SABC’s decision on Mangaung talk show is ‘leadership at its best’

On Wednesday, the South African Broadcasting Corporation's (SABC) acting chief operating officer Hlaudi Motsoeneng said that as the public broadcaster, the SABC had to ensure that when an issue was discussed, the people involved should have an opportunity to respond.

"The issue was a discussion about the ANC. Our view is simple – you need the ANC to be part of that discussion. We are not banning anyone, as people are saying. We are being fair … and we stick to that decision,” he said.

Motsoeneng was speaking at a press conference held at the SABC's headquarters in Auckland Park.

According to SABC editorial policy guidelines, when an event of national importance is of a party political nature, SABC staff must ensure that objectives of fair and unbiased coverage, impartiality and balance are adhered to.

On Tuesday, three journalists, Sam Mkokeli, political editor from Business Day, the Sunday Times's political editor S'thembiso Msomi and Financial Times bureau editor Andrew England, were scheduled to take part in Sakina Kamwendo's Metro FM talk show to discuss how the media would cover the ANC's elective conference in Manguang. The show was cancelled at the last minute, and the SABC said this was due to the ANC not being invited to take part.


Motsoeneng said the discussion should have involved ANC spokesperson Jackson Mthembu because it would not only have dealt with media reporting on the conference, but also focused on the people involved in, and events leading to, the Mangaung conference.

"Jackson was supposed to be invited. He was not invited," he said.

Asked whether from now on the public could expect that whenever there was a discussion on Mangaung, the ANC must be represented to ensure the balance and fairness he spoke of, Motsoeneg said: "The answer is yes, they must be part [of it]."

"We mean business here at the SABC. This is leadership at it’s best that we can ever find. We are taking decisions in the interest of the public and we are also guided by our own editorial policy," he said.

‘Fishy’, ‘nonsense’ and ‘bizarre’
But media experts were left perplexed by the broadcaster’s reasoning.

Herman Wasserman, journalism professor at Rhodes University, said that the broadcaster’s explanation sounded “fishy”.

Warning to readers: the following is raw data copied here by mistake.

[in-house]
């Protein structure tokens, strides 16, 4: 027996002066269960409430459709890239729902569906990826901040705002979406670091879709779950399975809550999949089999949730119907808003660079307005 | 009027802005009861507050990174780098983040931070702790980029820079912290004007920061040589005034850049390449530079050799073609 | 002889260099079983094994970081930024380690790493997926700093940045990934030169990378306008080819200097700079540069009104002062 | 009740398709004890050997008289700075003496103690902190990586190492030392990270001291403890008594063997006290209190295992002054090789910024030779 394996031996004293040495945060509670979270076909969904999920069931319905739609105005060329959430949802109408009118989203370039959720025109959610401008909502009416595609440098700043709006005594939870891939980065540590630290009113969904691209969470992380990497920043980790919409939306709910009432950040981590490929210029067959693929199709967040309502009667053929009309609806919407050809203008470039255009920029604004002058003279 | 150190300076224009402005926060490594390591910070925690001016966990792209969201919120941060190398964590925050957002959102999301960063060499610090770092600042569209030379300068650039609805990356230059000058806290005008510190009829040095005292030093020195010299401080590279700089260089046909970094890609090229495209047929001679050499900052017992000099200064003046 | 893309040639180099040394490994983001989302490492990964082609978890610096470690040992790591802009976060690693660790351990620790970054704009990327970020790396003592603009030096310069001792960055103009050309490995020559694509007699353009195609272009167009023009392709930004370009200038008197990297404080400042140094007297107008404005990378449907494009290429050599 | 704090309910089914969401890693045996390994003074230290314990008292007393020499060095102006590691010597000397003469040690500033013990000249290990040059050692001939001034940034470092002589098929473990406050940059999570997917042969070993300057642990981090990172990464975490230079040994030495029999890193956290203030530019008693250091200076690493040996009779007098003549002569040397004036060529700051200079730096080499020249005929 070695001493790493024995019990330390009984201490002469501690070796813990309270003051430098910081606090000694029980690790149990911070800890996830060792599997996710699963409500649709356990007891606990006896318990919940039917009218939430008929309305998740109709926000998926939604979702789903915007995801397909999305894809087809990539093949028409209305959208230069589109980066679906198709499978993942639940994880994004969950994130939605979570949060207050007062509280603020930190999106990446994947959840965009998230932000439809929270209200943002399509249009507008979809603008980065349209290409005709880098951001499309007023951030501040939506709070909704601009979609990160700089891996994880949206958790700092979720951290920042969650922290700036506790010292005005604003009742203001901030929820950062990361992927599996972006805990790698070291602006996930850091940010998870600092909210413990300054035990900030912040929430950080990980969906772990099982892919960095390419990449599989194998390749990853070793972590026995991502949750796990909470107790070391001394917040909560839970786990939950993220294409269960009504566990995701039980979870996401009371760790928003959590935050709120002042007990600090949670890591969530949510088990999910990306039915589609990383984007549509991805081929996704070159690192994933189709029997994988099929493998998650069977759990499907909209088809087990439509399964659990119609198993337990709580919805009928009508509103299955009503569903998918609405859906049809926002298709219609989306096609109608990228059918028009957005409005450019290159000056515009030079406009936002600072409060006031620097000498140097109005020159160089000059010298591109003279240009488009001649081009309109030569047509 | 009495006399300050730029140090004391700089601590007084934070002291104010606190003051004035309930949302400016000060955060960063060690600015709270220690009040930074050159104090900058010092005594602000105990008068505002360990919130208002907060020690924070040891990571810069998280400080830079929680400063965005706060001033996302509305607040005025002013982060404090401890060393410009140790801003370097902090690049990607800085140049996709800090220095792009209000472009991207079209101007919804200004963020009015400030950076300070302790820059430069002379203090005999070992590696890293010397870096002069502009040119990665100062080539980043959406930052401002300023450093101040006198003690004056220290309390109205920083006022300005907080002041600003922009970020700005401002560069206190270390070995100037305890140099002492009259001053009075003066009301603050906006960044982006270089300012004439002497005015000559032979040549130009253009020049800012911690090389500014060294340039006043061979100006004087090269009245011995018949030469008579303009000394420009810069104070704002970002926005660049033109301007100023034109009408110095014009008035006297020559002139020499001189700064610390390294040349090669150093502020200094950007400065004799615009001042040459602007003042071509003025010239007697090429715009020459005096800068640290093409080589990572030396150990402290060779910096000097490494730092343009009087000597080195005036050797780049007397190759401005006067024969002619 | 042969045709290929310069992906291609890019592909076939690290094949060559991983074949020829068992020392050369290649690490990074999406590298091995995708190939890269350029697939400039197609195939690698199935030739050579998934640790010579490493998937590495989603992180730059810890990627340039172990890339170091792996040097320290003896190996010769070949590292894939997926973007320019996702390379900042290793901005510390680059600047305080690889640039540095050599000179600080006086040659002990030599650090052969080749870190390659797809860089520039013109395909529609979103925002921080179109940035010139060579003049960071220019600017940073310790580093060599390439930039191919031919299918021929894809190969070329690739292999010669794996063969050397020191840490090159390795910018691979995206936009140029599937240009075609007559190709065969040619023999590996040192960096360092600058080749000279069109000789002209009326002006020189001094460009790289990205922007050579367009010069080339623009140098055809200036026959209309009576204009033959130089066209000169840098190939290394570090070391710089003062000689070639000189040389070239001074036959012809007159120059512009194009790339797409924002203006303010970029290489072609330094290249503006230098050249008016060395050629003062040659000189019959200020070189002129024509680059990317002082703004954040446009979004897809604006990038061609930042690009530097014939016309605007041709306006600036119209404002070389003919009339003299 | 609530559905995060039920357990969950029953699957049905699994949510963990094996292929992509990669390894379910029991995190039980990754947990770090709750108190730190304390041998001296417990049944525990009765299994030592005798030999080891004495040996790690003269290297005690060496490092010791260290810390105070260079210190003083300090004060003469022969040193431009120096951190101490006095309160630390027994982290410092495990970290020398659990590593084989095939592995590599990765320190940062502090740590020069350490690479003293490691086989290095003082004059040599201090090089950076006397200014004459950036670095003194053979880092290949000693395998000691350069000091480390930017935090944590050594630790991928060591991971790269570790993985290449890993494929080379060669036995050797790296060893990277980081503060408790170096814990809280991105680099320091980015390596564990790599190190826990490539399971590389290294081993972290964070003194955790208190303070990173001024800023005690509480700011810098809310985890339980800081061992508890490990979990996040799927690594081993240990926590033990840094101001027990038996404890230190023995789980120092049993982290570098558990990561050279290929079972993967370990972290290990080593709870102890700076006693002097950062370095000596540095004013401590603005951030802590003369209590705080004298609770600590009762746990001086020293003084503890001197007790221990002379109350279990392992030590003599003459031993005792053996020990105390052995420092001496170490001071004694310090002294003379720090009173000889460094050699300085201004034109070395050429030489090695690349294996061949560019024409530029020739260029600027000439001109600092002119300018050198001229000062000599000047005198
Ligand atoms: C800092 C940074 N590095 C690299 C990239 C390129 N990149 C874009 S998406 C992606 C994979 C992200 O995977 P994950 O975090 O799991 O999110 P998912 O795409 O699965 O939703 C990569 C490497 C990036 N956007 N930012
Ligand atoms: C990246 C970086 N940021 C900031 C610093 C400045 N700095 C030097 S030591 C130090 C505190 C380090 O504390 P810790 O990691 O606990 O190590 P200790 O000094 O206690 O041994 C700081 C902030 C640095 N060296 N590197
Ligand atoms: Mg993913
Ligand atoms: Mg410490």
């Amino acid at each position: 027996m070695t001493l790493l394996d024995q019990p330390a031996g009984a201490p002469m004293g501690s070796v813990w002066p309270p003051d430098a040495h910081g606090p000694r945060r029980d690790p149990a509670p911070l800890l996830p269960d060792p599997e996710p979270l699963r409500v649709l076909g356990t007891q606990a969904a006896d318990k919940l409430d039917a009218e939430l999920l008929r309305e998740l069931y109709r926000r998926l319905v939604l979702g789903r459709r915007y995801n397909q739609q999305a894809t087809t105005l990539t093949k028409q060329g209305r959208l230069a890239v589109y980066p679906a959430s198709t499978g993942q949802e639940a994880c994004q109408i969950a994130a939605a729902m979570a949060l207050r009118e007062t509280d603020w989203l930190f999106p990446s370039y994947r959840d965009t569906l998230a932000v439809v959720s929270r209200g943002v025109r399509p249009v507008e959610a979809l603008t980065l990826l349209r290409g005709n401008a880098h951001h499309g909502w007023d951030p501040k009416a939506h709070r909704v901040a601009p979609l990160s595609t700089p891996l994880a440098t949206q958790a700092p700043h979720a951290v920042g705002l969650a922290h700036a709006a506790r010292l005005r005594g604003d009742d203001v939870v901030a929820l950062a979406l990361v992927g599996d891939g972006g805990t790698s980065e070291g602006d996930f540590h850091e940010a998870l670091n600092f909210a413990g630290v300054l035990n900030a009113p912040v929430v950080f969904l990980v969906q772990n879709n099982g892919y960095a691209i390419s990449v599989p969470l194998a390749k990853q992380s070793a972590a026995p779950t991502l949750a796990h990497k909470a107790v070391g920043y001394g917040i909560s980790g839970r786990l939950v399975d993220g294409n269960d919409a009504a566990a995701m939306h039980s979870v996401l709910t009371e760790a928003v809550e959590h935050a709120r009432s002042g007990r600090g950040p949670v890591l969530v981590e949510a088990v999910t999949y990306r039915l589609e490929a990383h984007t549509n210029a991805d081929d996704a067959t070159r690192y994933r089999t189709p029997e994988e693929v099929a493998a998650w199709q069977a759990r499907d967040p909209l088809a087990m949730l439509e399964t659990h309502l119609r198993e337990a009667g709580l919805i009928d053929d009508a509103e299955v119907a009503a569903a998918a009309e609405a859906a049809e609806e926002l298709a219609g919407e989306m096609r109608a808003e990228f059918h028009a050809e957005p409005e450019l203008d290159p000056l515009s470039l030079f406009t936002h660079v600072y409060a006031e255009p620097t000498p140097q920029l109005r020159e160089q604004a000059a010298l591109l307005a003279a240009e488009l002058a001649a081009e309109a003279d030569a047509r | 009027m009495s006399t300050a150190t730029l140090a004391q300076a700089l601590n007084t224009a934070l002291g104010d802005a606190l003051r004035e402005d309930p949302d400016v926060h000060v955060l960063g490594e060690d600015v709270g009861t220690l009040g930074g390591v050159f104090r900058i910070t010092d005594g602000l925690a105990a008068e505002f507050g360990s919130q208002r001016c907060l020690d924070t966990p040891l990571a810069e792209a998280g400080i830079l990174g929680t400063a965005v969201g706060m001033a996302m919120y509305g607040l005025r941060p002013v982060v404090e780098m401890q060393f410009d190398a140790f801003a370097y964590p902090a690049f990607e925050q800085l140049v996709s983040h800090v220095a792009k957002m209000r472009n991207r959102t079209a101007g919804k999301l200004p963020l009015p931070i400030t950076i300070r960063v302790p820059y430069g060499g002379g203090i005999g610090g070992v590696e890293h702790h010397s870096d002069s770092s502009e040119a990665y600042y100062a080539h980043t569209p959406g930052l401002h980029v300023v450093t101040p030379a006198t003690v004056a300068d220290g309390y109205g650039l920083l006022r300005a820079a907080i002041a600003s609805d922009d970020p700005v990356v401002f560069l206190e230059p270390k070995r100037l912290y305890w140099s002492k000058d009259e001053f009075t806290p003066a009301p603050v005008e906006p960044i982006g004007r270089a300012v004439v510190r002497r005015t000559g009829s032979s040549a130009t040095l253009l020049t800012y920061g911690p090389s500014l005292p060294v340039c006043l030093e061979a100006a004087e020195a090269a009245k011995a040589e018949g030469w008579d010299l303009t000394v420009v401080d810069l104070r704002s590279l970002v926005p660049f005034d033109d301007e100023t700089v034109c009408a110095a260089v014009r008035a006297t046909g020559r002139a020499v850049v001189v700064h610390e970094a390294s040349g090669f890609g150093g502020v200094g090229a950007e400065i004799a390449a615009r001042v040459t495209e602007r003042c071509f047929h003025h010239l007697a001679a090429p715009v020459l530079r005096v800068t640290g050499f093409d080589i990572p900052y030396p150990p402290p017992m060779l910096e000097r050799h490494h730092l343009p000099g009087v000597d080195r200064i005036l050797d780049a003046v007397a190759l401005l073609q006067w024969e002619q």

"It’s important for political coverage to have balance but one assumes that refers to fair coverage of different parties, not between political parties and journalists,” he said.

"I struggle to see how representation from the ANC or any political party is important in a discussion about media coverage,” he added.

Wasserman said that if the journalists were there to make accusations and allegations against the party, it should have the opportunity to respond but in this instance they appeared to have been there for pure political analysis.

Former City Press editor Mathatha Tsedu said that the idea that journalists could not speak about issues that affect a political organisation, without a representative of that organisation being present, was “nonsense”

"It is not a political debate between political parties, saying things from a political perspective,” he said. "These are media professionals talking about what media [reports] are likely to be like going forward. What would an ANC representative add to that discussion?” he asked.

'Misunderstanding'
Tsedu said that had an ANC representative been involved, the discussion would have shifted to how the ANC views media coverage, which is not the same thing as asking journalists to do a self-critique.

Franz Kruger, director of the Wits Radio Academy, said the reasoning provided by the broadcaster was a “misunderstanding of what fairness is”.

"Fairness is something that is achieved over time. It doesn’t mean every single show should be completely balanced,” he said "One expects there to be different voices at different times,” he said, as one could not practically expect every voice to be heard on an issue every time it was addressed.

The Democratic Alliance’s spokesperson on communication, Marian Shinn – who earlier called for the board of the SABC to remove Motsoeneng from his news oversight role – dismissed the SABC's reasoning as “bizarre”.

"They’re making it up as they go along. If they want to introduce that kind of guideline or policy, it must be resisted,” she said. 

'A dangerous precedent'
Shinn said such a policy would have far reaching implications if it was implemented across the board. She questioned how it would impact, for example, the popular Sunday media show hosted by Ashraf Garda on SAfm.

During the show, Garda hosts newspaper editors who discuss news events of public interest. If the same logic were applied, it would mean that a political party representative would have to be there to balance the show each week, Shinn said.

“Does every current affairs programme now have to have representatives of political parties there? They’re setting a dangerous precendent,” she said.

Efforts to contact ANC spokesperson Jackson Mthembu were unsuccessful.

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